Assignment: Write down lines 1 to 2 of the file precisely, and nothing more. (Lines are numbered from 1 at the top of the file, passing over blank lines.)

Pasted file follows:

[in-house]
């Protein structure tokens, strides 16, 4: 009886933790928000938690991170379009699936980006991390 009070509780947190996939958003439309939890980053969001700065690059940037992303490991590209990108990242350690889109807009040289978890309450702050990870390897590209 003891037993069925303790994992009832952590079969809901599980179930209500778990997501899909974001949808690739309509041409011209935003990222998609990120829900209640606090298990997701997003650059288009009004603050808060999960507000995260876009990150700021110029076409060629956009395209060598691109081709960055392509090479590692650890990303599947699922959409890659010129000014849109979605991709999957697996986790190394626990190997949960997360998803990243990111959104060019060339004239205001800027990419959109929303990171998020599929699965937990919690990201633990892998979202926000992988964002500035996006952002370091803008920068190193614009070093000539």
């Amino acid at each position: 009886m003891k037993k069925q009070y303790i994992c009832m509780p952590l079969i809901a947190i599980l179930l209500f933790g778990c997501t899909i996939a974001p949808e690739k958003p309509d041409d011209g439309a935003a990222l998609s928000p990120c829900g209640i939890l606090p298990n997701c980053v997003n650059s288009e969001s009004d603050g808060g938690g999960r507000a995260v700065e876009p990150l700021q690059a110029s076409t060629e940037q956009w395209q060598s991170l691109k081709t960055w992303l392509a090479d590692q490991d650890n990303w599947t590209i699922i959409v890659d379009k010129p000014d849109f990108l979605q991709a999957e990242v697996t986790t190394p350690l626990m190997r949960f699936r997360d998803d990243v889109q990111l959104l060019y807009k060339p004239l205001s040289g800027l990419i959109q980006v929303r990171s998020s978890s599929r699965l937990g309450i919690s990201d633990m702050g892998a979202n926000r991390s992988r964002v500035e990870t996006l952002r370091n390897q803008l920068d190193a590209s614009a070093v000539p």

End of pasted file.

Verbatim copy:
[in-house]
């Protein structure tokens, strides 16, 4: 009886933790928000938690991170379009699936980006991390 009070509780947190996939958003439309939890980053969001700065690059940037992303490991590209990108990242350690889109807009040289978890309450702050990870390897590209 003891037993069925303790994992009832952590079969809901599980179930209500778990997501899909974001949808690739309509041409011209935003990222998609990120829900209640606090298990997701997003650059288009009004603050808060999960507000995260876009990150700021110029076409060629956009395209060598691109081709960055392509090479590692650890990303599947699922959409890659010129000014849109979605991709999957697996986790190394626990190997949960997360998803990243990111959104060019060339004239205001800027990419959109929303990171998020599929699965937990919690990201633990892998979202926000992988964002500035996006952002370091803008920068190193614009070093000539």